“This is my eyewitness account.

“It’s true. Those of us who sailed past the Statue of Liberty came to a country of unbelievable freedom and opportunity.

“America is truly is the greatest country in the world. “Don’t let freedom slip away.

“After America, there is no place to go”.

Kitty Werthmann [source 1=”<a” href=”https://www.facebook.com/photo.php?fbid=10151608032998452&set=a.101452563451.111568.534303451&type=1&fref=nf&#8221; 2=”target="_blank">Greg” 3=”Kellogg</a>” language=”:”][/source]

Harmonia Philosophica comment:

Sure we need the state if you ask me. But the minimum possible. We must always be careful: Too much state means less freedom. Take care of the poor, take care of the sick, help your fellow humans. Not the government. YOU. (and that is where true Christian religion proves useful) Let the state handle the organization of things and not the actual everyday life of you or your fellow humans. Every time you give up some of your freedom for more “state organization” you actually give up some of your rights to people with enough power to hold those rights and never give them back to you…

Ayahuasca. Hallucinations. Miracles. Subjectivity. Freedom.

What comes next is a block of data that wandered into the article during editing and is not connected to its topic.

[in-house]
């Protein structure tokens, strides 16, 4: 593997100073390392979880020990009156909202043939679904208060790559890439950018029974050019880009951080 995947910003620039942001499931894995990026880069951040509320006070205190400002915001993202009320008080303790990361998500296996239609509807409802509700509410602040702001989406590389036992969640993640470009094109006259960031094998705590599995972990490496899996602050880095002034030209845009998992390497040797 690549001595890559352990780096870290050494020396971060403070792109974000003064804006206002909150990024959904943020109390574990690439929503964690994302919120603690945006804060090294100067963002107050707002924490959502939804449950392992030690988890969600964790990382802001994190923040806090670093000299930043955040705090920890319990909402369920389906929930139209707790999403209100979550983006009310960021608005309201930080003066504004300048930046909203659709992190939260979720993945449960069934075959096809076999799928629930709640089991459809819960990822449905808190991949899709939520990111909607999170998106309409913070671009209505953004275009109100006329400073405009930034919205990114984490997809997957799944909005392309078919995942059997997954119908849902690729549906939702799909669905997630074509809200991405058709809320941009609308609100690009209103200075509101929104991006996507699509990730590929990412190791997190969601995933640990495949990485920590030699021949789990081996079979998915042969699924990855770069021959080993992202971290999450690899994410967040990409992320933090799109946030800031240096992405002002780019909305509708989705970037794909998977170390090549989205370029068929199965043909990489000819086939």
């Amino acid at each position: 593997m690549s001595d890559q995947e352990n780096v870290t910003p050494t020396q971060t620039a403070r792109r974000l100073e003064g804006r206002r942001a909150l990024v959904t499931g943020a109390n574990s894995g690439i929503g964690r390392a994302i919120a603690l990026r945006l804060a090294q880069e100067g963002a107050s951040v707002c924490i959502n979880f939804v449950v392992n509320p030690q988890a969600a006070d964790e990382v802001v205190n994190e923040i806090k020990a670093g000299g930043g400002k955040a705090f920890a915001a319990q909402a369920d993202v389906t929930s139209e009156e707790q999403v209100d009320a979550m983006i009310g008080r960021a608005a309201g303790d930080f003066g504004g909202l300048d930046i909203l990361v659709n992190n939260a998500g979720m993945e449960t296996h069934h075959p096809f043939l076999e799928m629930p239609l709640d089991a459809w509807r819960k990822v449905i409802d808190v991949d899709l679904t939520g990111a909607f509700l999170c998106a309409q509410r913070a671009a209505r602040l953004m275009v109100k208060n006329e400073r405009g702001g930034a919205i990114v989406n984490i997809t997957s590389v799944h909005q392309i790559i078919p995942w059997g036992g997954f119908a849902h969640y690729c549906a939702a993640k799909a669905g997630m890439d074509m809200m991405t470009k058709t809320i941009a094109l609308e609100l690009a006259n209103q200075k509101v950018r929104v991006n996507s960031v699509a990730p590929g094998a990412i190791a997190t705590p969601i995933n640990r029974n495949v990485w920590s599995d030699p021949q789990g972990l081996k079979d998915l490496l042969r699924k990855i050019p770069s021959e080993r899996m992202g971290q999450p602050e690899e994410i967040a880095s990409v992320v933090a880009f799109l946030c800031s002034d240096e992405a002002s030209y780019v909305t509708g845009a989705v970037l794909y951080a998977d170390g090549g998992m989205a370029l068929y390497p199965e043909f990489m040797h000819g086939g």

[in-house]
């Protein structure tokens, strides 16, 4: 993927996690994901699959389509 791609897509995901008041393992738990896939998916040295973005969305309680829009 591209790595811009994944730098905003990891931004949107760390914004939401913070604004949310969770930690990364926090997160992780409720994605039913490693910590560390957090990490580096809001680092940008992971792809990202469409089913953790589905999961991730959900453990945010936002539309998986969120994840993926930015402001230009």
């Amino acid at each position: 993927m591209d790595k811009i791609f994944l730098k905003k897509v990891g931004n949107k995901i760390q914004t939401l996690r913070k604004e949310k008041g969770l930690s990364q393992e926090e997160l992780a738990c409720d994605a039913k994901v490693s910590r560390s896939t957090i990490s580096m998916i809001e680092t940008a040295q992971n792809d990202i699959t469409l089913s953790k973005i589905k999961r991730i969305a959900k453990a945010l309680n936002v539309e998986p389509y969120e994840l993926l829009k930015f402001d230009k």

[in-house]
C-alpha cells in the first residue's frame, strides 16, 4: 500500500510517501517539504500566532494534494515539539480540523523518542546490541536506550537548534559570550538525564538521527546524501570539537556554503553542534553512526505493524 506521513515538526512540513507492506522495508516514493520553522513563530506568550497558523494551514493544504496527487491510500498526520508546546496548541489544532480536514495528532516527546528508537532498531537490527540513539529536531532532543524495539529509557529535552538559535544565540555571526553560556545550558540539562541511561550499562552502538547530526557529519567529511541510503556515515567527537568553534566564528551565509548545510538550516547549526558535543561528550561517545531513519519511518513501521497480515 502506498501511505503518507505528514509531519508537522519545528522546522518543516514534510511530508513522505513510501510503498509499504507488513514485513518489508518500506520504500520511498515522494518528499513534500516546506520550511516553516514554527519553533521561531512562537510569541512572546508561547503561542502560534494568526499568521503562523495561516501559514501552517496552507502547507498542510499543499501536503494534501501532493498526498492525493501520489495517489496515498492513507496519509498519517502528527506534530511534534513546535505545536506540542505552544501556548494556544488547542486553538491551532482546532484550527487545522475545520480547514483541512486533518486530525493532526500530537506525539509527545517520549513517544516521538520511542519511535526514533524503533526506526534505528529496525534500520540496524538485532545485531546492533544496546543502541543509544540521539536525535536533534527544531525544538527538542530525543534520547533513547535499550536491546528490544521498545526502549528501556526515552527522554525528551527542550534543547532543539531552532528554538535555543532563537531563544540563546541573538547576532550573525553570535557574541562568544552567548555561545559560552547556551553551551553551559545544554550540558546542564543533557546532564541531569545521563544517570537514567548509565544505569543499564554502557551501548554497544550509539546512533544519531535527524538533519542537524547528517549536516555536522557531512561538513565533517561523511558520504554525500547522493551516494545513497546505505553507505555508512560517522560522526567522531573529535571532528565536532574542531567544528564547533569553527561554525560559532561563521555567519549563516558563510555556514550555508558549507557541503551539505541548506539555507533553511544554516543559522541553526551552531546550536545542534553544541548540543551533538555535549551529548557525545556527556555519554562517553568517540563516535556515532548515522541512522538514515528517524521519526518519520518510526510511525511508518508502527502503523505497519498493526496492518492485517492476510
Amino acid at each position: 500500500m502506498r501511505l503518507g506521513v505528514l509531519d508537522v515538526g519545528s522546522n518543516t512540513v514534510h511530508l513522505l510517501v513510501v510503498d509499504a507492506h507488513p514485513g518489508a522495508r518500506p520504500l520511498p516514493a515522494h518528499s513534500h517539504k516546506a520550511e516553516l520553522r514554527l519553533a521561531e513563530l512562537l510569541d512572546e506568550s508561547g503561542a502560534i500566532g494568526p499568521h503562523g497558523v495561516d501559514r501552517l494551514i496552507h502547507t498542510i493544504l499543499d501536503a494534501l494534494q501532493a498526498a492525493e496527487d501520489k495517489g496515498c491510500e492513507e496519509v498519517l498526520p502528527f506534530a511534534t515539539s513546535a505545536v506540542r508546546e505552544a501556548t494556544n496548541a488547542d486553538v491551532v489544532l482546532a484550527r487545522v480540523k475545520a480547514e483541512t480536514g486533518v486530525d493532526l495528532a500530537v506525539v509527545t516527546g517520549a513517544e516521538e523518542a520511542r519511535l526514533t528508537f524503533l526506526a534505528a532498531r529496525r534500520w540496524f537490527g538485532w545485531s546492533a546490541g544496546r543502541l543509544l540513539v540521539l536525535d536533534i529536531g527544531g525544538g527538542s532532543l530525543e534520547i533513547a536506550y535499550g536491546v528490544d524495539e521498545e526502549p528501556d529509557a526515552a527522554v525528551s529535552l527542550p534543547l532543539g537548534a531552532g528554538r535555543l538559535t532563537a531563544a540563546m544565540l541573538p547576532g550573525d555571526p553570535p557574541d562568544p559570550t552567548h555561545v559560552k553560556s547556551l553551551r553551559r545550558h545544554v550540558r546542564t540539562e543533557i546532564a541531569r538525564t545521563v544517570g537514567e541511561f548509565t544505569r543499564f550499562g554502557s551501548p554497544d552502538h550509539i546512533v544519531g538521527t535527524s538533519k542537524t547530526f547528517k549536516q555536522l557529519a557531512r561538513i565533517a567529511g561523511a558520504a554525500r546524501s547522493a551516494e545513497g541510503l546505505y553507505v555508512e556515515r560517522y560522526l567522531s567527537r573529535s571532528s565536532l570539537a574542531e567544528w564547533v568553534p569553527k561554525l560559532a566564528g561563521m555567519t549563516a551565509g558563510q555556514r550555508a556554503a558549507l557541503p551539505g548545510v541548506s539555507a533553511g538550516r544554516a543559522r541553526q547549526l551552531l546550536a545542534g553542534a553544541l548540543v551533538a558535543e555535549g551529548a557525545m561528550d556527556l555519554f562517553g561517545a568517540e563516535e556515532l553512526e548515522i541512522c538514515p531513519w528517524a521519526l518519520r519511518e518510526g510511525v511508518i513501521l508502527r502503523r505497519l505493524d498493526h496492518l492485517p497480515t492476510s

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Drink ayahuasca and you may see yourself being eaten by a crocodile. You may find a miraculous resolution to a crippling sadness. Or, more likely, you’ll land somewhere in between. Regardless, you will definitely throw up. Author and ethnobotanist Chris Kilham says all of these things have happened to him after drinking this psychoactive Amazonian brew.

If you haven’t heard of ayahuasca, you may soon. While once consumed mainly by natives of the Amazon basin, today, thousands visit Latin American countries every year to imbibe it, with the hopes of seeing profound visions, having religious experiences and—many claim—undergoing immense healing. Ayahuasca now has devoted followers throughout the world.

It has been drunk by shamans throughout the region for thousands of years as a part of traditional healing processes: the visions brought on by the brew guided the shaman to the his patient’s problem.

The drink’s psychoactive properties are thought to derive from the presence of a psychedelic compound called DMT. (1)

But does it matter which substance is responsible?
The brain is a barrier.
Does it matter who brings the barrier down?
If the barrier is materialistic in nature, so must the things which lifts the barrier.

We believe we are better than the plant.
We believe we are better than the rock.
We have the tendency to “know”.
We believe we understand what is real and what is not.
We think we know what Being means.

But think again.